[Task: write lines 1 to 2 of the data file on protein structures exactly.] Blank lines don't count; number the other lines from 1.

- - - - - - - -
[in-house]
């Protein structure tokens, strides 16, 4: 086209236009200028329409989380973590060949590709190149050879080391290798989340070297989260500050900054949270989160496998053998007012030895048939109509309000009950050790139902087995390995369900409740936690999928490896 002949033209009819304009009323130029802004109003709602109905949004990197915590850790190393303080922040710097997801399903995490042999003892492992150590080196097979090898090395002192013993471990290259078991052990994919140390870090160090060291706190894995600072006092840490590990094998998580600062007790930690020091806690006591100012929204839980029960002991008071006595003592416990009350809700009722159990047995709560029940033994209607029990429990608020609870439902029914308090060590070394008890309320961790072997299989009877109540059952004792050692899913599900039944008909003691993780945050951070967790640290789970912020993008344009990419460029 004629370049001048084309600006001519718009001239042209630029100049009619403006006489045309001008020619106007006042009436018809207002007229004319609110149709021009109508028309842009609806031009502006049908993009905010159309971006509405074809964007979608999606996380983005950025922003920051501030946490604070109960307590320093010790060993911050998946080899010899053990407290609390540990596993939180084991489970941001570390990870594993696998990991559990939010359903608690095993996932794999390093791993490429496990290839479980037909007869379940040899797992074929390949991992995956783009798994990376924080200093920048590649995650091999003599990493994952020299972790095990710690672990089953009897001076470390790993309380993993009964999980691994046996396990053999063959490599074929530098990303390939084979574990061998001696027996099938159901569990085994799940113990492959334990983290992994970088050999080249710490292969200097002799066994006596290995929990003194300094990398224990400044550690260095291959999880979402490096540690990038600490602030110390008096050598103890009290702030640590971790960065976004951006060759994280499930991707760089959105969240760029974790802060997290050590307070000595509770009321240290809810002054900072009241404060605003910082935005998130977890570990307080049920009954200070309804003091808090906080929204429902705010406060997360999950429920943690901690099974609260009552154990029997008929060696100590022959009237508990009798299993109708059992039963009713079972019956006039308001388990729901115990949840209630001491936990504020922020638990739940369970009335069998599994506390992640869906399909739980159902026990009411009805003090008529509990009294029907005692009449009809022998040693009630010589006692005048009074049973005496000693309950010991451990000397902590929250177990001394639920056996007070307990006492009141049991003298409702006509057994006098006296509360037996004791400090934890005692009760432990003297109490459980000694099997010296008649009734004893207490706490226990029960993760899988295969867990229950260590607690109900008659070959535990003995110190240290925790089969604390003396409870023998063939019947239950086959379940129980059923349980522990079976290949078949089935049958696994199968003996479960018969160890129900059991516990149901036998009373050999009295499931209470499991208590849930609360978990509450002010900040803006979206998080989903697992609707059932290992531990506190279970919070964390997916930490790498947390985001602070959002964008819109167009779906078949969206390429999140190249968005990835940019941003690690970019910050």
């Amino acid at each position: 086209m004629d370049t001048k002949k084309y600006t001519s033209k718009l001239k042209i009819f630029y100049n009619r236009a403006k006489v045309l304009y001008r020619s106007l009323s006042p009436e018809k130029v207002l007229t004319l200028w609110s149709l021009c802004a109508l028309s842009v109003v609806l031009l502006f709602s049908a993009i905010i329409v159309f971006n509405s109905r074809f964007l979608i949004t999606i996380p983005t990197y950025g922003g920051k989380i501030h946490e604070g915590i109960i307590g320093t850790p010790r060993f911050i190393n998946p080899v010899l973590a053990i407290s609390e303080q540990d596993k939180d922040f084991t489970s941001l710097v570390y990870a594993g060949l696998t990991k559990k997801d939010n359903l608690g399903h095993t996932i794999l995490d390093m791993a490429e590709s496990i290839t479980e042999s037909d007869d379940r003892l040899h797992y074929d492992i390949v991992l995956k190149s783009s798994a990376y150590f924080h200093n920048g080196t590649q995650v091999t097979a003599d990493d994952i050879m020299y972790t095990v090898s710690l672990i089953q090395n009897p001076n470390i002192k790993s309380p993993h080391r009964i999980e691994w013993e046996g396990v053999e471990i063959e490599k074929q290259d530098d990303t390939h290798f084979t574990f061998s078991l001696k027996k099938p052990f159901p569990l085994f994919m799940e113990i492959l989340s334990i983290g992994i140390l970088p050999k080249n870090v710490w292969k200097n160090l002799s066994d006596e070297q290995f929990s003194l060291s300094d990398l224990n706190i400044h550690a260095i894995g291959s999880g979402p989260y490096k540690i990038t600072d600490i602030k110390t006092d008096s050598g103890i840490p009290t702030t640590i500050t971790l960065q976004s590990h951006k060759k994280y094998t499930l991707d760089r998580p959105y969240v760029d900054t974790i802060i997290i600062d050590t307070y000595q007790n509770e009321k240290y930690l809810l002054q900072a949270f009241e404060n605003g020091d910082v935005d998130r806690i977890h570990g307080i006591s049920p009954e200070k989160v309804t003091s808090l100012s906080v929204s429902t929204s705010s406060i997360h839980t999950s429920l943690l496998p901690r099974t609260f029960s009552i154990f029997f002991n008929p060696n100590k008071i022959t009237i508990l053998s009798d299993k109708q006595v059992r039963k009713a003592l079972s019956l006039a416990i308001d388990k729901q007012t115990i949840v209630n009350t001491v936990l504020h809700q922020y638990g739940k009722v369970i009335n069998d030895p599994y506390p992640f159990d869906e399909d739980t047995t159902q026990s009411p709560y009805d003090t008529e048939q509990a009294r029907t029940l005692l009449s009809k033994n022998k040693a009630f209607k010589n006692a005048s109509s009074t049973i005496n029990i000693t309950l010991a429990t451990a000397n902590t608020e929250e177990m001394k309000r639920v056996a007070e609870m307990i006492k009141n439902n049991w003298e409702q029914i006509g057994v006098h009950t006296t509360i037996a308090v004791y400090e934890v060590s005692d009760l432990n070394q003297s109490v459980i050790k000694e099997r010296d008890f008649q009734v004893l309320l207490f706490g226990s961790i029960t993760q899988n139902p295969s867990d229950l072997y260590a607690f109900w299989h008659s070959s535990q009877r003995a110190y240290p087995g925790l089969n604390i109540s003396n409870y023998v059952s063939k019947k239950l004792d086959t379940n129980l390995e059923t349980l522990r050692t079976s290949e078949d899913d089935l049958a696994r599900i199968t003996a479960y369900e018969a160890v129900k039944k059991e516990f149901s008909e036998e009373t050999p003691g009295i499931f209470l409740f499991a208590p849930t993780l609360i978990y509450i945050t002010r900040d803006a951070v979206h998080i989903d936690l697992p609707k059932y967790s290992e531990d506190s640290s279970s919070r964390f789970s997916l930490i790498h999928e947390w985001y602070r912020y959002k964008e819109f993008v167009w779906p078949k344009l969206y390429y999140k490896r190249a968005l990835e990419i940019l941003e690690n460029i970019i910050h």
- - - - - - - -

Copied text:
[in-house]
């Protein structure tokens, strides 16, 4: 086209236009200028329409989380973590060949590709190149050879080391290798989340070297989260500050900054949270989160496998053998007012030895048939109509309000009950050790139902087995390995369900409740936690999928490896 002949033209009819304009009323130029802004109003709602109905949004990197915590850790190393303080922040710097997801399903995490042999003892492992150590080196097979090898090395002192013993471990290259078991052990994919140390870090160090060291706190894995600072006092840490590990094998998580600062007790930690020091806690006591100012929204839980029960002991008071006595003592416990009350809700009722159990047995709560029940033994209607029990429990608020609870439902029914308090060590070394008890309320961790072997299989009877109540059952004792050692899913599900039944008909003691993780945050951070967790640290789970912020993008344009990419460029 004629370049001048084309600006001519718009001239042209630029100049009619403006006489045309001008020619106007006042009436018809207002007229004319609110149709021009109508028309842009609806031009502006049908993009905010159309971006509405074809964007979608999606996380983005950025922003920051501030946490604070109960307590320093010790060993911050998946080899010899053990407290609390540990596993939180084991489970941001570390990870594993696998990991559990939010359903608690095993996932794999390093791993490429496990290839479980037909007869379940040899797992074929390949991992995956783009798994990376924080200093920048590649995650091999003599990493994952020299972790095990710690672990089953009897001076470390790993309380993993009964999980691994046996396990053999063959490599074929530098990303390939084979574990061998001696027996099938159901569990085994799940113990492959334990983290992994970088050999080249710490292969200097002799066994006596290995929990003194300094990398224990400044550690260095291959999880979402490096540690990038600490602030110390008096050598103890009290702030640590971790960065976004951006060759994280499930991707760089959105969240760029974790802060997290050590307070000595509770009321240290809810002054900072009241404060605003910082935005998130977890570990307080049920009954200070309804003091808090906080929204429902705010406060997360999950429920943690901690099974609260009552154990029997008929060696100590022959009237508990009798299993109708059992039963009713079972019956006039308001388990729901115990949840209630001491936990504020922020638990739940369970009335069998599994506390992640869906399909739980159902026990009411009805003090008529509990009294029907005692009449009809022998040693009630010589006692005048009074049973005496000693309950010991451990000397902590929250177990001394639920056996007070307990006492009141049991003298409702006509057994006098006296509360037996004791400090934890005692009760432990003297109490459980000694099997010296008649009734004893207490706490226990029960993760899988295969867990229950260590607690109900008659070959535990003995110190240290925790089969604390003396409870023998063939019947239950086959379940129980059923349980522990079976290949078949089935049958696994199968003996479960018969160890129900059991516990149901036998009373050999009295499931209470499991208590849930609360978990509450002010900040803006979206998080989903697992609707059932290992531990506190279970919070964390997916930490790498947390985001602070959002964008819109167009779906078949969206390429999140190249968005990835940019941003690690970019910050």